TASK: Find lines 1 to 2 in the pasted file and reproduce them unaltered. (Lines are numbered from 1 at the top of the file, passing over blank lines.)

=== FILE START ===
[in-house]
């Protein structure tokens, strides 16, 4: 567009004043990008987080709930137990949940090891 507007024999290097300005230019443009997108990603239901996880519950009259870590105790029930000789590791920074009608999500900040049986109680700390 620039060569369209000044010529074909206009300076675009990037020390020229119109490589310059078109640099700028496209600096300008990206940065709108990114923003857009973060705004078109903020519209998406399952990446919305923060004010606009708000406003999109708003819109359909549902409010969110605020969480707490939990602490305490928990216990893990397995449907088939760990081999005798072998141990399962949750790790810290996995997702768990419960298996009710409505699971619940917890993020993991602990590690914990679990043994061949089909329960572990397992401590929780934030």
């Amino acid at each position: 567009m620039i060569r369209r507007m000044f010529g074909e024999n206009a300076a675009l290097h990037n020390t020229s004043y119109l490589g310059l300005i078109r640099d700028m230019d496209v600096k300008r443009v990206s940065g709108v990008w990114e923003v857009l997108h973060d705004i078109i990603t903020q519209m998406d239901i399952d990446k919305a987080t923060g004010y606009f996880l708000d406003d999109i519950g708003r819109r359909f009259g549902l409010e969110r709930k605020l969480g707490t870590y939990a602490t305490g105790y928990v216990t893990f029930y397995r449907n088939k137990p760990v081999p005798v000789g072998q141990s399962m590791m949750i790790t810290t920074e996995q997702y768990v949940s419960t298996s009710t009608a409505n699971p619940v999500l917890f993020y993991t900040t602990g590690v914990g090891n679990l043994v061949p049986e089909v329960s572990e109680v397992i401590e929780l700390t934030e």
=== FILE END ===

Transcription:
[in-house]
């Protein structure tokens, strides 16, 4: 567009004043990008987080709930137990949940090891 507007024999290097300005230019443009997108990603239901996880519950009259870590105790029930000789590791920074009608999500900040049986109680700390 620039060569369209000044010529074909206009300076675009990037020390020229119109490589310059078109640099700028496209600096300008990206940065709108990114923003857009973060705004078109903020519209998406399952990446919305923060004010606009708000406003999109708003819109359909549902409010969110605020969480707490939990602490305490928990216990893990397995449907088939760990081999005798072998141990399962949750790790810290996995997702768990419960298996009710409505699971619940917890993020993991602990590690914990679990043994061949089909329960572990397992401590929780934030």